The Detroit Pistons have tried to upgrade their depth this offseason while keeping their core of Blake Griffin, Andre Drummond and Reggie Jackson intact.
The 21st century has been either feast or famine for the Detroit Pistons.
The Pistons of the new millennium’s first decade were perennial contenders, winning a title in 2004, reaching back-to-back NBA Finals in 2004 and 2005 and joining a short list of teams to reach the conference finals in six consecutive seasons from 2003-08.
That is tied with three other teams for the third-longest such streak in NBA history, joining the St. Louis Hawks (1956-61), Los Angeles Lakers (1968-73) and New York Knicks (1969-74).
The only teams with longer streaks are the Lakers from 1982-89 (eight straight years) and the dynasty-era Boston Celtics, who reached the then-division finals 13 consecutive times from 1957-69.
That was the feast.
Since then, it’s been mostly famine in Detroit. Since that run among the Eastern Conference elite, the Pistons have made the playoffs just three times — 2009, 2016 and 2019 — and have yet to win a game, much less a series, in that span.
Going back to the final two games of the 2008 Eastern Conference Finals loss to the Boston Celtics, the Pistons have lost 14 consecutive playoff games.
The series-clinching loss to the Milwaukee Bucks at Little Caesars Arena on April 22 pushed the Pistons past the New York Knicks for the longest losing streak in NBA playoff history. The Knicks lost 13 straight from May 2001 through May 2012.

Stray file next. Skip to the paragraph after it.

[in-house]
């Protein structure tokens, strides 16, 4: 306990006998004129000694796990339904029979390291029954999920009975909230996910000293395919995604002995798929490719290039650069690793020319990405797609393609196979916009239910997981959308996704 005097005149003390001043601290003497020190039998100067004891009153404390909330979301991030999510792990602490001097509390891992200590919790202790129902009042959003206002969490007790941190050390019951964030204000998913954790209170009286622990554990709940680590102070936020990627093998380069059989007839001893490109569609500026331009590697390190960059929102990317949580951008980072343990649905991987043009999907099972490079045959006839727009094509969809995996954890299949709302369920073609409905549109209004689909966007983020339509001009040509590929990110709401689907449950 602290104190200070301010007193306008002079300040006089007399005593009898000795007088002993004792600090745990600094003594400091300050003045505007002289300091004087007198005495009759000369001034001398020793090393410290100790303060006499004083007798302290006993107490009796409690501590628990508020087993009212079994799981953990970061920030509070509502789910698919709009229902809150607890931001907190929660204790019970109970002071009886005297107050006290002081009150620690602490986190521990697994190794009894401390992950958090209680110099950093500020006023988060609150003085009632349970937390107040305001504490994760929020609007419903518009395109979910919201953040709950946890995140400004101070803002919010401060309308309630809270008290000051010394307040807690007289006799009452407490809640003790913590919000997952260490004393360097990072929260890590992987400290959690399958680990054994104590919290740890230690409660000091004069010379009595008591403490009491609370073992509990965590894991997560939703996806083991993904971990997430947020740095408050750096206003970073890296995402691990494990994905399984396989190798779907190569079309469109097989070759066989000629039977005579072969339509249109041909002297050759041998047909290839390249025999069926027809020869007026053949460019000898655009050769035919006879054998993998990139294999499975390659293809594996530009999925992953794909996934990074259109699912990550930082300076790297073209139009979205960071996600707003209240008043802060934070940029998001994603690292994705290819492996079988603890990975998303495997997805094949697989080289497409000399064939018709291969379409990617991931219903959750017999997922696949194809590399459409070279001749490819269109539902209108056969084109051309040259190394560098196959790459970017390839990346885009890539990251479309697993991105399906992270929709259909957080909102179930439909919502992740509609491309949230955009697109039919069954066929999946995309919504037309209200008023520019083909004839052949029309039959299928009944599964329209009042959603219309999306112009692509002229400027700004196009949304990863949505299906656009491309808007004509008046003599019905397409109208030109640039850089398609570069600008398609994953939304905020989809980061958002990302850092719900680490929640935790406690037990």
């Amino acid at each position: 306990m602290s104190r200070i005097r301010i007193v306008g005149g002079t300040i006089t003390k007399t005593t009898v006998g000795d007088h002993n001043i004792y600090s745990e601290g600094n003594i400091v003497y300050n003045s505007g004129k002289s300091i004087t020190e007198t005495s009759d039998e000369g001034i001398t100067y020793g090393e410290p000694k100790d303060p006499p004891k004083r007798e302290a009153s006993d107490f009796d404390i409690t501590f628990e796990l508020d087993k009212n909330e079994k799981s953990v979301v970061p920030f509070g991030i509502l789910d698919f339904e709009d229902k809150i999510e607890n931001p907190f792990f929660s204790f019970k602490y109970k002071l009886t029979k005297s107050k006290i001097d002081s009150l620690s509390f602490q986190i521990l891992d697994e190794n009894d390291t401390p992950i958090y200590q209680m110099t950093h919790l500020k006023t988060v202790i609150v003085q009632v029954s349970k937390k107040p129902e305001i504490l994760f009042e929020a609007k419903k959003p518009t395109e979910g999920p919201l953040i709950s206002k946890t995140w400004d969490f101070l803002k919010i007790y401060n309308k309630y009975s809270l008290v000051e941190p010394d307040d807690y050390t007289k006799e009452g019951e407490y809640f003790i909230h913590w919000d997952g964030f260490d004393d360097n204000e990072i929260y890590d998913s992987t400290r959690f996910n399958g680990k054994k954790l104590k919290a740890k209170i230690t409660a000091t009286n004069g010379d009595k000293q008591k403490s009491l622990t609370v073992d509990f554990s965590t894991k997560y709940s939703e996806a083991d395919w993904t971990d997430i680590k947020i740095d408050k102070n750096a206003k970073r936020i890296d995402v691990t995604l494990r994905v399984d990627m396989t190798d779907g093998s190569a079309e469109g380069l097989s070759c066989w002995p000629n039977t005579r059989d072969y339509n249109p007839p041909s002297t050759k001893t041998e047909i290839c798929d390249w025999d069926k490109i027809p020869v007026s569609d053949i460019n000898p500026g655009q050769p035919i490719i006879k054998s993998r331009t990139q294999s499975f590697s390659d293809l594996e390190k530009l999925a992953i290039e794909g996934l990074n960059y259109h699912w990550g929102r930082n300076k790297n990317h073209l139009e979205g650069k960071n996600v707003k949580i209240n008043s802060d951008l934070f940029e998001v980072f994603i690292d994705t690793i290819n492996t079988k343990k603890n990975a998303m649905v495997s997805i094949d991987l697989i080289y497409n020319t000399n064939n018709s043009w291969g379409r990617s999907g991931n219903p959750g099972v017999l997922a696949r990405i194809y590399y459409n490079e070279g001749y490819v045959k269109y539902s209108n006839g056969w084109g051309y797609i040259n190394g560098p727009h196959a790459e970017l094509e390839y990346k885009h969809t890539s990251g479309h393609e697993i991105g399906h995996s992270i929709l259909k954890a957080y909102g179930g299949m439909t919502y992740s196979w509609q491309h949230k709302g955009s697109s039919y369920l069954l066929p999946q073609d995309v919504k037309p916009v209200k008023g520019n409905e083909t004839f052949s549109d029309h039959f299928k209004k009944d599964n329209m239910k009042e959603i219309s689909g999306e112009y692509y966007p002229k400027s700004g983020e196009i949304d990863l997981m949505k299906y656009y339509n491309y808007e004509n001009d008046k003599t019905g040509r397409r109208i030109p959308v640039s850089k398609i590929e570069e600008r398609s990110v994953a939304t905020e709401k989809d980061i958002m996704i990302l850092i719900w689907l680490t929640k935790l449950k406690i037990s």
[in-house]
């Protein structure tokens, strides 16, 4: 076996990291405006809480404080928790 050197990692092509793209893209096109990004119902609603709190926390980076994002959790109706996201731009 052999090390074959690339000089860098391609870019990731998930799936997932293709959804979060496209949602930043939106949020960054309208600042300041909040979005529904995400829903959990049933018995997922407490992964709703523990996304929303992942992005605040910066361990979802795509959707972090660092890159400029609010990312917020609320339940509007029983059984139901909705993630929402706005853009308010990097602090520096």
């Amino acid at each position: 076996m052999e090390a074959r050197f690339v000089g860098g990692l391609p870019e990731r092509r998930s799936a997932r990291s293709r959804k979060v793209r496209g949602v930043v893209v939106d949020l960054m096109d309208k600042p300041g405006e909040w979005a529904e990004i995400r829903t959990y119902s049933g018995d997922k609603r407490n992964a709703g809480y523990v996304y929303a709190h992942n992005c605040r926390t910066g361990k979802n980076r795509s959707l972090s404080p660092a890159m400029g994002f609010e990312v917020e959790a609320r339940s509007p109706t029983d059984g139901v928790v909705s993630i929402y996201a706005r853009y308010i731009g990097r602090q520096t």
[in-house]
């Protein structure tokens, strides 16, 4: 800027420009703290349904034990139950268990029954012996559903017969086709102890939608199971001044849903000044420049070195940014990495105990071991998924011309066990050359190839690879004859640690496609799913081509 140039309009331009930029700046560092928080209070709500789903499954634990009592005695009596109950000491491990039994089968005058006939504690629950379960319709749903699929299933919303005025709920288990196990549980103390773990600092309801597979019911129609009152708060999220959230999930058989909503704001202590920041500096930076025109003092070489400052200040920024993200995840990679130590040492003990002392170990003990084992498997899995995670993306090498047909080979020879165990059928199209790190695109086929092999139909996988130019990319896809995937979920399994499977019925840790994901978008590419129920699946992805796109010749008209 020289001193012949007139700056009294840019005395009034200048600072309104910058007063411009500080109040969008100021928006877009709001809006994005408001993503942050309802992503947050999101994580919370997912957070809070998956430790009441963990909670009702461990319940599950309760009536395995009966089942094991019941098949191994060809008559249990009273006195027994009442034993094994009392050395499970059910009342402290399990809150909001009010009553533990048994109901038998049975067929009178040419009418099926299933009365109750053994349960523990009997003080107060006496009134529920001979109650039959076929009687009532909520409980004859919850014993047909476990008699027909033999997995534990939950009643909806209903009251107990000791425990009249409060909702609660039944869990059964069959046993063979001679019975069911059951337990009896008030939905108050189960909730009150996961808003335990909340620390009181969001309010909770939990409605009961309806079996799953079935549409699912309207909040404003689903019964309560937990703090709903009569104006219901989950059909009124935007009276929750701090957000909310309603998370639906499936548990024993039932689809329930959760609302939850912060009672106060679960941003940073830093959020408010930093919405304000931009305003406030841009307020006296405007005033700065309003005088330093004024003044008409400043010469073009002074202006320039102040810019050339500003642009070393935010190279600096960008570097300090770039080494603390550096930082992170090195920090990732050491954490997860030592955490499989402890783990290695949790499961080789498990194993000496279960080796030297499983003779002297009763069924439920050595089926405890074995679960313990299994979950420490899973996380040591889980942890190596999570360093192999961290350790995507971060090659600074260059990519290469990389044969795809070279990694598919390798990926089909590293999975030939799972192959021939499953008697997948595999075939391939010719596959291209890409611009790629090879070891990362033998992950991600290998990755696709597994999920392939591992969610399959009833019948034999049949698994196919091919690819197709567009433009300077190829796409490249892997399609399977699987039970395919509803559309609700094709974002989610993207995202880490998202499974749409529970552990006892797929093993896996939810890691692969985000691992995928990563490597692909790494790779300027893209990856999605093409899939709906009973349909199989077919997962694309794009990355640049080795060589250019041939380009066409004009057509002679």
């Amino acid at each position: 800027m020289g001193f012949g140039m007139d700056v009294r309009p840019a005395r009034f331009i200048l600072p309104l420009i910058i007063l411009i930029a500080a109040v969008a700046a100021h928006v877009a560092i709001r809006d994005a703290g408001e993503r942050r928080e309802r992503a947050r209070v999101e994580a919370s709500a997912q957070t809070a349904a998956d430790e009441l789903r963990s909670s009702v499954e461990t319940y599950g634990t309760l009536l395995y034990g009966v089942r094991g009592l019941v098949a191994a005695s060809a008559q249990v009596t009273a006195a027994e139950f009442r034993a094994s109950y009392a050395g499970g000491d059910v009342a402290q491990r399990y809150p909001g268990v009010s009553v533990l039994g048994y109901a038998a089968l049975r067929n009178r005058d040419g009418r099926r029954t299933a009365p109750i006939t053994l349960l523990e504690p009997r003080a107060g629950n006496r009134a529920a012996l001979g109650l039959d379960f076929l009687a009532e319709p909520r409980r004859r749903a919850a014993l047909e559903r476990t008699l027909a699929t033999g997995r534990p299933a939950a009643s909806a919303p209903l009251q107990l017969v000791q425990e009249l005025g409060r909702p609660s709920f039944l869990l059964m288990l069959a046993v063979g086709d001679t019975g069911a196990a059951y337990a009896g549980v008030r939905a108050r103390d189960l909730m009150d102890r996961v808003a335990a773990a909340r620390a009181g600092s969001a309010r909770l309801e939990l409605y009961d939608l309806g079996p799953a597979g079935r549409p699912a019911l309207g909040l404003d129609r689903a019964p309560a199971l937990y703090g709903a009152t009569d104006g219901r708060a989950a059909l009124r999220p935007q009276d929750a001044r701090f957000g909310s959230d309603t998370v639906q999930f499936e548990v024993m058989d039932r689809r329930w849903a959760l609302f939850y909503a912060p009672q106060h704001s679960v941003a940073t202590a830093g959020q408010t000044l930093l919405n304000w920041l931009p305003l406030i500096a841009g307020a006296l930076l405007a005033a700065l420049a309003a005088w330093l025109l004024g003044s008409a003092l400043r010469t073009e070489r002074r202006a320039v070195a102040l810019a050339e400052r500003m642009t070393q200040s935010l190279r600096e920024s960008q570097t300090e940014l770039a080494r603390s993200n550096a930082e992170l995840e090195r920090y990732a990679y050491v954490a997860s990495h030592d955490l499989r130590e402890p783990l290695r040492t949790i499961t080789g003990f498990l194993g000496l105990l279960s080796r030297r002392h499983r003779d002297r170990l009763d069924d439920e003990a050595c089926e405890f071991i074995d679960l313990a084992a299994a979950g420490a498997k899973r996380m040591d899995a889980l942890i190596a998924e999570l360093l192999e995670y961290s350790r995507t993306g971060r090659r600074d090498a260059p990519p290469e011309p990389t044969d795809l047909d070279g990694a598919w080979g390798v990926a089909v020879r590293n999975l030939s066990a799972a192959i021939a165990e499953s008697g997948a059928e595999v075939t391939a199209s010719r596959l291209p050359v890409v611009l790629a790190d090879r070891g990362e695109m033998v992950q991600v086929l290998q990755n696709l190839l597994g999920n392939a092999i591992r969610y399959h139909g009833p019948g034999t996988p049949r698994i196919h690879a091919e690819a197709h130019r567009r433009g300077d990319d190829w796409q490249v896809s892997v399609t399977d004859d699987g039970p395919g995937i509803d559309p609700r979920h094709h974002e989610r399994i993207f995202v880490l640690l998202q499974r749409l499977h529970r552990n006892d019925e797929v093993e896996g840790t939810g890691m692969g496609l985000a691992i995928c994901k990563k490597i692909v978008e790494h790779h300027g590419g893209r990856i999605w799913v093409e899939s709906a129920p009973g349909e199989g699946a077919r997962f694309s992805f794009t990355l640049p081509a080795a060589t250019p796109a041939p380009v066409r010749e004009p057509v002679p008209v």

The Pistons reached last year’s playoff party as a No. 8 seed, beating the Knicks in the season’s final night to secure their spot.
But Detroit didn’t have a lot of wiggle room to work with entering the offseason, with Blake Griffin still owed $110.22 million for the final three years of his contract, Andre Drummond on the books for $55.66 million for the last two years of his deal and Reggie Jackson‘s final year at $18.09 million still here.
It should be noted that the final years for both Griffin and Drummond are player options.
So the Pistons were left with enough room to make some small adjustments, rather than an a major overhaul to a team that started 13-7, then went 4-16 from Dec. 3-Jan. 10 before recovering to post a 24-18 mark the rest of the way to finish at the .500 mark.
Gone are bench pieces Ish Smith, Zaza Pachulia, Jose Calderon, Jon Leuer and Glenn Robinson III, as well as veteran guard Wayne Ellington, who started 26 games down the stretch after signing with the club after the trade deadline.
Ellington signed with the Knicks, Smith has gone to Washington Wizards — the first time he plays he will have worn the uniform of 11 different teams, one off the NBA record, Robinson landed with the Golden State Warriors, while aging Pachulia and Calderon are still hunting for deals.
Leuer, traded to the Milwaukee Bucks, was stretched and waived.
In their place come some intriguing veterans and a surprise in the first round of the draft. Here are the grades for the offseason put together by senior adviser Ed Stefanski.